This is not a drill
For students living on campus, a 3:30 a.m. fire alarm evacuation on just one floor of a residence hall can seem like a hassle, but according to University officials, it is also completely appropriate.
Depending on the building classification, students can be evacuated by individual bedrooms, suites or floors, or by an entire building — a system that makes building evacuations more efficient, said Kelly Best, associate director for facilities for USF Housing and Residential Education.
The fire code — also known as the life safety code — determines how smoke detectors react in a particular building and whether an entire floor or just a particular bedroom is evacuated, he said.
“Our different residence halls are considered different types of buildings by the fire code,” Best said. “This is where you could be confused, because the fire alarm system reacts differently in Delta than it does in Holly Apartments, for example.”
Best said there are three different styles of buildings on campus based on the fire code: dormitory, suite and apartment.
Beta and Castor halls are considered dormitory style because the bedrooms are off the corridor, he said. Andros, Maple, and Cypress A and B are suite style, with two individual bedrooms adjacent to a bathroom, and the remaining residential halls are apartments, he said.
In the USF residence halls, smoke detectors are located in bedrooms and common areas of buildings — like the lobbies and hallways — as well as common kitchens, Best said.
“If it’s a suite or apartment then there is a smoke detector out in the suite or apartment. Some of the apartments (have) no smoke detectors in the bedroom, but there are detectors in the hallway outside of the bedrooms,” he said.
The dorms also have heat detectors located in janitorial closets and maintenance rooms of each building in addition to pull stations near each residence hall exit.
Because each building is designed differently, the fire code is open to interpretation by local fire marshals or inspectors.
“So when a building is designed, the architect and the fire alarm sub-contractor will take a look at the style of the building, take a look at the code and they will determine how the fire alarm system is supposed to operate,” Best said.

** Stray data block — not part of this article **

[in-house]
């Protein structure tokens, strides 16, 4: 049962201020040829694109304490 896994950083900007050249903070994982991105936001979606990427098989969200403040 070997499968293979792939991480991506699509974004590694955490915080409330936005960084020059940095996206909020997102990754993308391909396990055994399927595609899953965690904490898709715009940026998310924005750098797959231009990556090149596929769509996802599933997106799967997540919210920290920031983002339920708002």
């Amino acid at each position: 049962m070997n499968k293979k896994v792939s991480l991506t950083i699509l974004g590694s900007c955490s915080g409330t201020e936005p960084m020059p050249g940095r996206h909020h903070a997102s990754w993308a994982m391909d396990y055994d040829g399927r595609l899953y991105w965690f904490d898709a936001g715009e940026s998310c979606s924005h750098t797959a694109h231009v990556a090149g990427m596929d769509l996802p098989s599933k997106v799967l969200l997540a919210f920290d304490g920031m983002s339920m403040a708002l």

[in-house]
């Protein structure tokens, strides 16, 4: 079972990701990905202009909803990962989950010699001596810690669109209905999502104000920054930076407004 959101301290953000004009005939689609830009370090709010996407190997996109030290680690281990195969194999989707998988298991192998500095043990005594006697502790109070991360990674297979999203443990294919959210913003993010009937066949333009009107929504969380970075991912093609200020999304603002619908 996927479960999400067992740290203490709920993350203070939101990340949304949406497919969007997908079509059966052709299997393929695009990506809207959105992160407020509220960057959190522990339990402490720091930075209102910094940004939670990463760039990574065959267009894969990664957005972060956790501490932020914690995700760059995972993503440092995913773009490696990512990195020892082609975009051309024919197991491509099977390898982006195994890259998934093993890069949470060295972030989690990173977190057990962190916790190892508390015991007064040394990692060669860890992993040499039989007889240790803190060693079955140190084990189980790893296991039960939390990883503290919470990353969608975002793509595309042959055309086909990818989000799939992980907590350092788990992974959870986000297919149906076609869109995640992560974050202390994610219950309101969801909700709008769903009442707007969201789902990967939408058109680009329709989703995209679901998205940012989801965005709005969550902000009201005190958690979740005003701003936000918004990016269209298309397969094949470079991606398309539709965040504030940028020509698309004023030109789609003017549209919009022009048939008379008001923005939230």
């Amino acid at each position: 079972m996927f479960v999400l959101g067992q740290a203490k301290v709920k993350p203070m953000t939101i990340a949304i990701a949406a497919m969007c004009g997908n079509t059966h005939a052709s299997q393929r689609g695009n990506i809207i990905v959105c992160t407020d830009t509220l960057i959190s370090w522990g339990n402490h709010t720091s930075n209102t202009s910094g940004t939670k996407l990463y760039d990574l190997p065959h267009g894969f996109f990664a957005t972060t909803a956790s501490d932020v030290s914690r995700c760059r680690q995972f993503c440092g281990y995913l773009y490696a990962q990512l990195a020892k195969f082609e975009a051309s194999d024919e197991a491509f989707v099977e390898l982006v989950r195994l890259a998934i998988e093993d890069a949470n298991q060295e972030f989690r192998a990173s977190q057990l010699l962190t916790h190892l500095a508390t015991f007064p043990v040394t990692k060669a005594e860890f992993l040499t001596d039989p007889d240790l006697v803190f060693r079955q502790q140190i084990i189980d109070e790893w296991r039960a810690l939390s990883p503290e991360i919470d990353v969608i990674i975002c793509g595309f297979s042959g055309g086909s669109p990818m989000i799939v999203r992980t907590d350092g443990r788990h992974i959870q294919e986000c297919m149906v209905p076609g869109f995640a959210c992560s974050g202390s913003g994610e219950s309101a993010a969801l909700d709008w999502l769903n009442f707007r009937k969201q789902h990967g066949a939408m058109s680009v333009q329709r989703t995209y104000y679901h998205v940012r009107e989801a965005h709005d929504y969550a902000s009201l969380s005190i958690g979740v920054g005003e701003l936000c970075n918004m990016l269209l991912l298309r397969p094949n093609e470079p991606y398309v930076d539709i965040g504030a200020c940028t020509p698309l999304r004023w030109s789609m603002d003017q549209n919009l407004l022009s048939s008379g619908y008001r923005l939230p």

The residence halls are required to have one official fire drill per semester — overseen by the USF Residential Education Office and University Police (UP) — and after that official fire drill, all other alarms are taken seriously.
UP spokeswoman Meg Ross said UP is the primary answer point for 911 on campus.
“We send officers to all fire alarms, and we also send Tampa Fire (Rescue) unless we know for sure that there is no fire,” she said.
Ross tallied the number of fire alarms that occurred in the residence halls from Nov. 2, 2008 to Feb. 2, 2009.
“We had over 100 fire alarms in the residence halls,” Ross said. “We are responding to about one a day. This is probably a slow period for us, too, because the Christmas break was included in (the count).”
Best said a false alarm to students is not necessarily a false alarm to the fire marshal.
“A student may consider burnt popcorn to be a false alarm,” Best said. “The fire marshal does not consider that a false alarm because the system was activated by something burning.”
Danielle Dever, a Cypress Apartments resident and a freshman majoring in elementary education, said she believes the fire alarms at USF are too sensitive.
“They go off so often, then nobody even leaves the building anymore,” she said.